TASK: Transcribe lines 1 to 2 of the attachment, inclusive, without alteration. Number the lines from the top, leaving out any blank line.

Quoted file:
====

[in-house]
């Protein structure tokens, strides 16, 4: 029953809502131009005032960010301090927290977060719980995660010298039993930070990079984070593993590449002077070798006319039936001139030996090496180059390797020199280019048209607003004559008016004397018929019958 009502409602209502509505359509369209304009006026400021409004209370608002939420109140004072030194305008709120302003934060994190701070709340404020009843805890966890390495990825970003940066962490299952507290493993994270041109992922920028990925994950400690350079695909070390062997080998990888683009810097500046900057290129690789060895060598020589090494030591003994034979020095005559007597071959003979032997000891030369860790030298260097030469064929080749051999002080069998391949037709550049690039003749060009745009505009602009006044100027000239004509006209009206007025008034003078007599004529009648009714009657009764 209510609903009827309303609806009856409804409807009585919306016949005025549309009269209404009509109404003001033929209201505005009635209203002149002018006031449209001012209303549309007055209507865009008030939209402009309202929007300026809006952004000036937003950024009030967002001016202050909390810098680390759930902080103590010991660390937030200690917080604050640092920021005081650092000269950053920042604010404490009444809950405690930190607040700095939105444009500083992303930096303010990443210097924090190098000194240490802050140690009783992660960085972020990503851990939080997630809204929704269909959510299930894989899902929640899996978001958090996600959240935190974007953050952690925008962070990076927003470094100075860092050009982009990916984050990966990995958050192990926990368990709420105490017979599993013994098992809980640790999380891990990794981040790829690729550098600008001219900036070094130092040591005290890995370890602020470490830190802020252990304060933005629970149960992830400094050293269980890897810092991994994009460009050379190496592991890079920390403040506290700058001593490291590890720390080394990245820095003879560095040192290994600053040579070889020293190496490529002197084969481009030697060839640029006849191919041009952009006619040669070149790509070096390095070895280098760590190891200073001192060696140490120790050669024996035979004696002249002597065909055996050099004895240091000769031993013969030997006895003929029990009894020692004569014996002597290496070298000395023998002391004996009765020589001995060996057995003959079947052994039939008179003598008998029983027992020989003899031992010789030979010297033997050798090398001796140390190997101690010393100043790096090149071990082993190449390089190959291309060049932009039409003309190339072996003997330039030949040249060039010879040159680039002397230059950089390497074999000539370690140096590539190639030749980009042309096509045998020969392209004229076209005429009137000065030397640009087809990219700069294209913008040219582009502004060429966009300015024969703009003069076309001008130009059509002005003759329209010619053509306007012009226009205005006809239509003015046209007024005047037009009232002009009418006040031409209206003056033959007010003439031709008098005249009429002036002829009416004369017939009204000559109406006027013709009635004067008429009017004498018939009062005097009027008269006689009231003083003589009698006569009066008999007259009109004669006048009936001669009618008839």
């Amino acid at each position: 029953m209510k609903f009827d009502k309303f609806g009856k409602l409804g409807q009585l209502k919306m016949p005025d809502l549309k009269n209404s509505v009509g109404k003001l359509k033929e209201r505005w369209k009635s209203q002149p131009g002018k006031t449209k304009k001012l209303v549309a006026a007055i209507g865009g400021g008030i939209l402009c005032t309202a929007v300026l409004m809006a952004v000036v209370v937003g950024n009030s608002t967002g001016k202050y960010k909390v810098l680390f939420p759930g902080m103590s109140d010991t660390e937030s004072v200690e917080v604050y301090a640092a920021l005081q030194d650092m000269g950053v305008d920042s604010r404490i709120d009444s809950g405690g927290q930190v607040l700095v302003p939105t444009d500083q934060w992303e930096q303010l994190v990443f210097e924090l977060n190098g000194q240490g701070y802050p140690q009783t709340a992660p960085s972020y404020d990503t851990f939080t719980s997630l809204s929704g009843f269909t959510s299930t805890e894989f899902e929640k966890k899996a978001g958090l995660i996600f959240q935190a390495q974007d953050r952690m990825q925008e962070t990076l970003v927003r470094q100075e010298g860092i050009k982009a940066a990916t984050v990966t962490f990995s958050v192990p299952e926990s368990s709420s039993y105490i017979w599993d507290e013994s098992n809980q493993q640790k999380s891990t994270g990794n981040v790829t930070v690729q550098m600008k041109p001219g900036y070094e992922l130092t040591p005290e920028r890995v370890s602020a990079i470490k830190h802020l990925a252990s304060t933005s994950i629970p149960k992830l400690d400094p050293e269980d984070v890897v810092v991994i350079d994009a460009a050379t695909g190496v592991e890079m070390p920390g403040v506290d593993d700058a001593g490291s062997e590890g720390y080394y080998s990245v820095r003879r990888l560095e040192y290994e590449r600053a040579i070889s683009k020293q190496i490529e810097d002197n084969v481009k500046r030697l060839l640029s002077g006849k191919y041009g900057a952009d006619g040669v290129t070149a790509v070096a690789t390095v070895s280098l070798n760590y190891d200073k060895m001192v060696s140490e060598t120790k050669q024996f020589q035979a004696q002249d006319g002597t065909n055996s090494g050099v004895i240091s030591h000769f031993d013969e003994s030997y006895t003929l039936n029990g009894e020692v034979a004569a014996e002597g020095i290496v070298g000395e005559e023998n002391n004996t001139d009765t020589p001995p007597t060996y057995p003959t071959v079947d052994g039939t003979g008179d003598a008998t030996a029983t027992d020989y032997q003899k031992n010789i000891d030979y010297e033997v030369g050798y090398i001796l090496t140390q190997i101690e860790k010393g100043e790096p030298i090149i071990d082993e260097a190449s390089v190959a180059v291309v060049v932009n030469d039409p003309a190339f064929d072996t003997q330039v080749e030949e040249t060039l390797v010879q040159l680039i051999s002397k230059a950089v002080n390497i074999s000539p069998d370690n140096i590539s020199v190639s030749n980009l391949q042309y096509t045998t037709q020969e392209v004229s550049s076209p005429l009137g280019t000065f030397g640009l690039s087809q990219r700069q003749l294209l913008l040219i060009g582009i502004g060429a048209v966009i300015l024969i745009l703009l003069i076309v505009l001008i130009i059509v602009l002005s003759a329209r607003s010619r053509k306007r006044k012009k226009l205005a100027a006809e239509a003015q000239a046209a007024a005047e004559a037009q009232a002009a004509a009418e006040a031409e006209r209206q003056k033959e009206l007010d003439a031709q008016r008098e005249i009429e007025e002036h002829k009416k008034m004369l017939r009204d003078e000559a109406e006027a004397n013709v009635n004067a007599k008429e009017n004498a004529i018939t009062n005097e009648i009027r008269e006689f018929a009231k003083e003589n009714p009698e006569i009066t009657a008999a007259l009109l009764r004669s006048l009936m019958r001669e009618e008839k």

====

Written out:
[in-house]
């Protein structure tokens, strides 16, 4: 029953809502131009005032960010301090927290977060719980995660010298039993930070990079984070593993590449002077070798006319039936001139030996090496180059390797020199280019048209607003004559008016004397018929019958 009502409602209502509505359509369209304009006026400021409004209370608002939420109140004072030194305008709120302003934060994190701070709340404020009843805890966890390495990825970003940066962490299952507290493993994270041109992922920028990925994950400690350079695909070390062997080998990888683009810097500046900057290129690789060895060598020589090494030591003994034979020095005559007597071959003979032997000891030369860790030298260097030469064929080749051999002080069998391949037709550049690039003749060009745009505009602009006044100027000239004509006209009206007025008034003078007599004529009648009714009657009764 209510609903009827309303609806009856409804409807009585919306016949005025549309009269209404009509109404003001033929209201505005009635209203002149002018006031449209001012209303549309007055209507865009008030939209402009309202929007300026809006952004000036937003950024009030967002001016202050909390810098680390759930902080103590010991660390937030200690917080604050640092920021005081650092000269950053920042604010404490009444809950405690930190607040700095939105444009500083992303930096303010990443210097924090190098000194240490802050140690009783992660960085972020990503851990939080997630809204929704269909959510299930894989899902929640899996978001958090996600959240935190974007953050952690925008962070990076927003470094100075860092050009982009990916984050990966990995958050192990926990368990709420105490017979599993013994098992809980640790999380891990990794981040790829690729550098600008001219900036070094130092040591005290890995370890602020470490830190802020252990304060933005629970149960992830400094050293269980890897810092991994994009460009050379190496592991890079920390403040506290700058001593490291590890720390080394990245820095003879560095040192290994600053040579070889020293190496490529002197084969481009030697060839640029006849191919041009952009006619040669070149790509070096390095070895280098760590190891200073001192060696140490120790050669024996035979004696002249002597065909055996050099004895240091000769031993013969030997006895003929029990009894020692004569014996002597290496070298000395023998002391004996009765020589001995060996057995003959079947052994039939008179003598008998029983027992020989003899031992010789030979010297033997050798090398001796140390190997101690010393100043790096090149071990082993190449390089190959291309060049932009039409003309190339072996003997330039030949040249060039010879040159680039002397230059950089390497074999000539370690140096590539190639030749980009042309096509045998020969392209004229076209005429009137000065030397640009087809990219700069294209913008040219582009502004060429966009300015024969703009003069076309001008130009059509002005003759329209010619053509306007012009226009205005006809239509003015046209007024005047037009009232002009009418006040031409209206003056033959007010003439031709008098005249009429002036002829009416004369017939009204000559109406006027013709009635004067008429009017004498018939009062005097009027008269006689009231003083003589009698006569009066008999007259009109004669006048009936001669009618008839």